Cultivated meat becomes part of the US culture wars

By Staff
4 Min Read

Florida Gov. Ron DeSantis said he is saving the beef industry from the “global elite” when he signed a bill on May 2 outlawing cultivated meat in the Sunshine State. Shortly after, Alabama became the second state to ban lab-grown meat.

The Alabama bill, which was officially signed by Gov. Kay Ivey on Monday, prohibits the “manufacture, sale, or distribution of food products made from cultured animal cells in this state,” it said.

The state also describes cultivated meat as “any food product produced from cultured animal cells.”

Proponents of anti-cultivated meat bills — like those passed in Alabama and the Sunshine State — say that it protects cattle ranchers and farmers and prohibits an “elitist” class from promoting unnatural foods. 

“Agriculture is the backbone of this country,” said Gizmo Angus, a local cattle farmer in Molino, Florida, in an interview with ABC News. “Our food source is the most important thing that we can do as farmers and producers.” 

DeSantis echoed Angus’ message, saying that the industry was important to the state’s heritage. 

The cultivated meat industry made significant progress in July 2023 when the USDA and FDA granted Upside Foods and Eat Just permission to sell in the U.S.

Since then though, capital funding has dried up and consumer education has remained a major roadblock for growth.

Bans are a ‘distraction’

Despite the new state laws, and potentially more still to come, both Upside Foods and Good Meat said they are not planning on shifting strategy.

“The bans are disappointing, but they’re a distraction from our primary focus right now, which is commercialization. We’re currently focused on scale and bringing our next-generation products to market,” said Sean Edgett, chief legal officer at Upside Foods, in a statement sent to Food Dive.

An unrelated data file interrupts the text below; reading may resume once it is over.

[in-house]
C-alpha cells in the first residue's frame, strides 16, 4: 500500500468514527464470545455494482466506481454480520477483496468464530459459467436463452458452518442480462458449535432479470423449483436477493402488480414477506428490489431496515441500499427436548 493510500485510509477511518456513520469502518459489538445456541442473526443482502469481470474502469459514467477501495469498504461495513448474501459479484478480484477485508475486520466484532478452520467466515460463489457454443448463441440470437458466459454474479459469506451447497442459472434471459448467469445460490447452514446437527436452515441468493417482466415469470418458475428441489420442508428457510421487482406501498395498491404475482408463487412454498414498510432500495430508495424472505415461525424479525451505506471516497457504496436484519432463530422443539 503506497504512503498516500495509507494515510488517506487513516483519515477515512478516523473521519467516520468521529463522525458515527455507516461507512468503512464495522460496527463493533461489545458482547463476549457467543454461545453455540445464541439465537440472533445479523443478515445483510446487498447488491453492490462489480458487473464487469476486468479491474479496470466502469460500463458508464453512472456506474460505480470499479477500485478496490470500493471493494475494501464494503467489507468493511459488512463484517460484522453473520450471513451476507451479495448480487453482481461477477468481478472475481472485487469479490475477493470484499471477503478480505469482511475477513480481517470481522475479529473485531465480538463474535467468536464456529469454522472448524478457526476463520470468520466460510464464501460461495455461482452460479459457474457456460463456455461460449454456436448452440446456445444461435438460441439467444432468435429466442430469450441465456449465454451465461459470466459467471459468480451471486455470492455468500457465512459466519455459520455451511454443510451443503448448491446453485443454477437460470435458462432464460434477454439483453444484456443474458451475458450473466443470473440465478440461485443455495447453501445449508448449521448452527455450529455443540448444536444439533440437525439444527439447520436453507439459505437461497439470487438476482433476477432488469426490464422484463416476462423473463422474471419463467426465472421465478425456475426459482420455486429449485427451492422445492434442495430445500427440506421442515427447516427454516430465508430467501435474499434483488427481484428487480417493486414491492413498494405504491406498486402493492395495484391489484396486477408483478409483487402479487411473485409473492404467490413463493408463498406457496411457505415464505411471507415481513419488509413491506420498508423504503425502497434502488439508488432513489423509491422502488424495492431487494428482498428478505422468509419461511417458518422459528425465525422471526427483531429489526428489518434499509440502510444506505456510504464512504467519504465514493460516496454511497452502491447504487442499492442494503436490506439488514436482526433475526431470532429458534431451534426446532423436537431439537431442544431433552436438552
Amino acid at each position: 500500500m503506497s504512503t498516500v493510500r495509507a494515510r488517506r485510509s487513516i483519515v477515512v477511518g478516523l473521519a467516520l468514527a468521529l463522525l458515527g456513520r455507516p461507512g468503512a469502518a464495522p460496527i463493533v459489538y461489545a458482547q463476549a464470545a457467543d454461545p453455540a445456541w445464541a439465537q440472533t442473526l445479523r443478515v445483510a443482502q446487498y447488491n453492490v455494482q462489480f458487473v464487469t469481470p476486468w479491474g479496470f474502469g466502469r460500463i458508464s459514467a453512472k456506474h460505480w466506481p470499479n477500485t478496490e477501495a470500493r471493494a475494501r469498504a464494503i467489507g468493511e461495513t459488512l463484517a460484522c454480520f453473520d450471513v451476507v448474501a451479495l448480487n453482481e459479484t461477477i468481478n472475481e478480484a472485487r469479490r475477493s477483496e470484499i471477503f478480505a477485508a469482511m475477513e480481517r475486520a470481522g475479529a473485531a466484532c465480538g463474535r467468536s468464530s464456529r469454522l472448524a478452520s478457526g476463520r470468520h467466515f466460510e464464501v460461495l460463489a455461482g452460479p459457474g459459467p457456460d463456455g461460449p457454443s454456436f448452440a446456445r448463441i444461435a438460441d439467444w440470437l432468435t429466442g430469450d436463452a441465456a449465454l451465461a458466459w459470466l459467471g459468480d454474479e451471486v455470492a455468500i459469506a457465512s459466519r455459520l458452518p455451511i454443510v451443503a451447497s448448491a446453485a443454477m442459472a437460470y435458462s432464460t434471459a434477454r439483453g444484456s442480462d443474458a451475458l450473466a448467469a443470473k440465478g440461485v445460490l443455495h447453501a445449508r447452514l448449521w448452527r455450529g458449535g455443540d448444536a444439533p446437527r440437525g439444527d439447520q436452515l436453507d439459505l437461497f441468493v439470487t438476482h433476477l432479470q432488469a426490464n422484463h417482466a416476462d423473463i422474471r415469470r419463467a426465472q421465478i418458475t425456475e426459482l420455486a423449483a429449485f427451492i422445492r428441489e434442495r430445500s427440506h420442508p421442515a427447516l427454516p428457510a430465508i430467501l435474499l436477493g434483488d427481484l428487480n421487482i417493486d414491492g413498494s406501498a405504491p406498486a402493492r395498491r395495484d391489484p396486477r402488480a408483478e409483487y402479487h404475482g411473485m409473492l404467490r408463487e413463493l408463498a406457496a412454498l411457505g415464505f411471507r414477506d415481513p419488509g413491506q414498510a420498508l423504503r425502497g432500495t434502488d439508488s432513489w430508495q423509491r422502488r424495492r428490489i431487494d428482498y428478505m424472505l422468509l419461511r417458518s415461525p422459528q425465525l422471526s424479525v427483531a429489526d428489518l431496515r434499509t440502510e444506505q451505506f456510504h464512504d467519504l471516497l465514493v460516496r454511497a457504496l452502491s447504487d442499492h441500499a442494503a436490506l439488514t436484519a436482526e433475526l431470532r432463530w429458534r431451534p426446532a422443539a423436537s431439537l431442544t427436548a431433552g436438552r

Upside’s new products include ground-textured cultivated meat products, such as chicken sausages, sandwiches, and dumplings, Edgett said. But the process for producing these products is still undergoing regulatory review.

Edgett described the legislation taking place in Florida and Alabama as “discriminatory,” and the industry is being represented either directly, or through advocacy groups who are supporting the cultivated meat industry within state legislatures as a result. 

“Moving forward, our approach will continue to be aimed at educating both consumers and lawmakers regarding the safety and potential benefits of cultivated meat. This includes attending hearings to address concerns directly with lawmakers, as well as through targeted campaigns.”

The company launched a petition to “give consumers a voice in this conversation.” It currently has a total of 4,000 supporters. 

Meanwhile, Good Meat issued a similar response and expressed its disappointment. “This bill sends a terrible message to the investors, scientists, and entrepreneurs that have built America’s global leadership in alternative proteins.” 

Good Meat also went on to discredit the scientific backing of the legislation and accused states like Florida and Alabama of only being focused on limiting the competition for “Big Ag.” 

A company spokesperson confirmed to Food Dive that Good Meat does not plan to shift its strategy.

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